The project

Surveys of computer science and engineering instructors have indicated that two of the common reasons they do not adopt research-based instruction strategies are preparation time and lack of materials. This lack of materials to support research-based instruction was evident in Computer Architecture & Organization (AR). We are creating, piloting, revising, and sharing activities inspired by Process Oriented Guided Inquiry Learning (POGIL). POGIL is a research-based instruction strategy that comprises self-managed teams, development of process skills, and activities designed based on a theory of instruction called learning cycles.

An example of the learning cycle in an activity on truth tables. The exploration phase asks students to record the number of rows and inputs of truth tables, the concept invention phase asks them to infer the relationship of number of rows to number of inputs, and the application phase asks them to use this concept in a new problem.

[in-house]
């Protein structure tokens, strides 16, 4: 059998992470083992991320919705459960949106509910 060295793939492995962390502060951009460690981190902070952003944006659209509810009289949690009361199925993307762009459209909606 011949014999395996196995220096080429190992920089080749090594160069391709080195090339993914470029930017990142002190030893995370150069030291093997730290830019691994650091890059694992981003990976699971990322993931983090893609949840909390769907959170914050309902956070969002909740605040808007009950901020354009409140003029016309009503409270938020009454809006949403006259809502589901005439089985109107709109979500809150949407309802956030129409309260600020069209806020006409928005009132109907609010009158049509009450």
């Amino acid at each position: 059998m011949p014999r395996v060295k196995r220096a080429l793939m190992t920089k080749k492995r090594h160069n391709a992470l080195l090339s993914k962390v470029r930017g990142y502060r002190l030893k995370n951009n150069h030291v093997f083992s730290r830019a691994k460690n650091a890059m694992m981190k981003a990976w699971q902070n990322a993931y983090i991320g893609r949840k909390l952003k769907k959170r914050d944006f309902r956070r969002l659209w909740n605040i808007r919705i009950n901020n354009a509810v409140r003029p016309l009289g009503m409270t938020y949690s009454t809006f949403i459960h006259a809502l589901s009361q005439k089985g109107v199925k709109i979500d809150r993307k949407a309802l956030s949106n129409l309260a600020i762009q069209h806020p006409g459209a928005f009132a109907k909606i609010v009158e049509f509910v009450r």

The activities

These activities are under active development and in use with up to 120 students per semester.


Download the activities. (if link is broken, let us know and we’ll fix ASAP).

If you are using these materials in a course or are considering using them, we appreciate if you let us know.

Activities on architecture

Activities on architecture that are specific to MIPS

Activities on digital design and microarchitecture

What architectures are covered?

Activities above that have to do with architecture use MIPS. I also have ARM versions of these activities, but I have not uploaded them yet. If you are interested, please contact me.

Other information


The activities are licensed with the following:

Creative Commons License
Active Learning Activities for Computer Architecture and Organization by Brandon Myers is licensed under a Creative Commons Attribution 4.0 International License.
Permissions beyond the scope of this license may be available by contacting the author.



More information